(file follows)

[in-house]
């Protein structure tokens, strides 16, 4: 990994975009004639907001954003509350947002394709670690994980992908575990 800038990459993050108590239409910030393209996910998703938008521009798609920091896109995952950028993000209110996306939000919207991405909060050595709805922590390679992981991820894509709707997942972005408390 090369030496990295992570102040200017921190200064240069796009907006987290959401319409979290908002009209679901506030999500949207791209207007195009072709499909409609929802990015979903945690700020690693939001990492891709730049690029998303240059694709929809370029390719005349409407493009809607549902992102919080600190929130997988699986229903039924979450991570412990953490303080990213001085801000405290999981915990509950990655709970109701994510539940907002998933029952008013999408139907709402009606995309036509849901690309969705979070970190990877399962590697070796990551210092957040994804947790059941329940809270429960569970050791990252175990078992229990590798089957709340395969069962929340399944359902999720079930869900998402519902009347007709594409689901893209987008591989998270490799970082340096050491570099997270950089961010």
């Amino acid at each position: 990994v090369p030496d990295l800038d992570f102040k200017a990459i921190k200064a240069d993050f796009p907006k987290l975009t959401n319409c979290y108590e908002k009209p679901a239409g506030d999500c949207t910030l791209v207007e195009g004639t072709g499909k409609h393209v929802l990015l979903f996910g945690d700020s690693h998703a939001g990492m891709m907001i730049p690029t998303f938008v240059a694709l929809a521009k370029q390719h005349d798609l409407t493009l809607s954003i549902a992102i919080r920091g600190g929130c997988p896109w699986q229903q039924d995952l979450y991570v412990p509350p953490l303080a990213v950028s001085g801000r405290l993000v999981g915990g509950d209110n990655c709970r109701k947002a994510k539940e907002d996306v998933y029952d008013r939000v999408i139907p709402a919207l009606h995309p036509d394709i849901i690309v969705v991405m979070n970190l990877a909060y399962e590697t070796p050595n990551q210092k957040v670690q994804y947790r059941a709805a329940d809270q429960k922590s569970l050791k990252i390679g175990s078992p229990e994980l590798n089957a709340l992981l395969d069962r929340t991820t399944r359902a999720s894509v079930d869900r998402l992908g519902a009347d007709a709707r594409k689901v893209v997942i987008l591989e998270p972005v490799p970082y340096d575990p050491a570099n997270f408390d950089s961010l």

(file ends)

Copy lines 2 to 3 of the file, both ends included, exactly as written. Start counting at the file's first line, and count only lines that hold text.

């Protein structure tokens, strides 16, 4: 990994975009004639907001954003509350947002394709670690994980992908575990 800038990459993050108590239409910030393209996910998703938008521009798609920091896109995952950028993000209110996306939000919207991405909060050595709805922590390679992981991820894509709707997942972005408390 090369030496990295992570102040200017921190200064240069796009907006987290959401319409979290908002009209679901506030999500949207791209207007195009072709499909409609929802990015979903945690700020690693939001990492891709730049690029998303240059694709929809370029390719005349409407493009809607549902992102919080600190929130997988699986229903039924979450991570412990953490303080990213001085801000405290999981915990509950990655709970109701994510539940907002998933029952008013999408139907709402009606995309036509849901690309969705979070970190990877399962590697070796990551210092957040994804947790059941329940809270429960569970050791990252175990078992229990590798089957709340395969069962929340399944359902999720079930869900998402519902009347007709594409689901893209987008591989998270490799970082340096050491570099997270950089961010």
């Amino acid at each position: 990994v090369p030496d990295l800038d992570f102040k200017a990459i921190k200064a240069d993050f796009p907006k987290l975009t959401n319409c979290y108590e908002k009209p679901a239409g506030d999500c949207t910030l791209v207007e195009g004639t072709g499909k409609h393209v929802l990015l979903f996910g945690d700020s690693h998703a939001g990492m891709m907001i730049p690029t998303f938008v240059a694709l929809a521009k370029q390719h005349d798609l409407t493009l809607s954003i549902a992102i919080r920091g600190g929130c997988p896109w699986q229903q039924d995952l979450y991570v412990p509350p953490l303080a990213v950028s001085g801000r405290l993000v999981g915990g509950d209110n990655c709970r109701k947002a994510k539940e907002d996306v998933y029952d008013r939000v999408i139907p709402a919207l009606h995309p036509d394709i849901i690309v969705v991405m979070n970190l990877a909060y399962e590697t070796p050595n990551q210092k957040v670690q994804y947790r059941a709805a329940d809270q429960k922590s569970l050791k990252i390679g175990s078992p229990e994980l590798n089957a709340l992981l395969d069962r929340t991820t399944r359902a999720s894509v079930d869900r998402l992908g519902a009347d007709a709707r594409k689901v893209v997942i987008l591989e998270p972005v490799p970082y340096d575990p050491a570099n997270f408390d950089s961010l």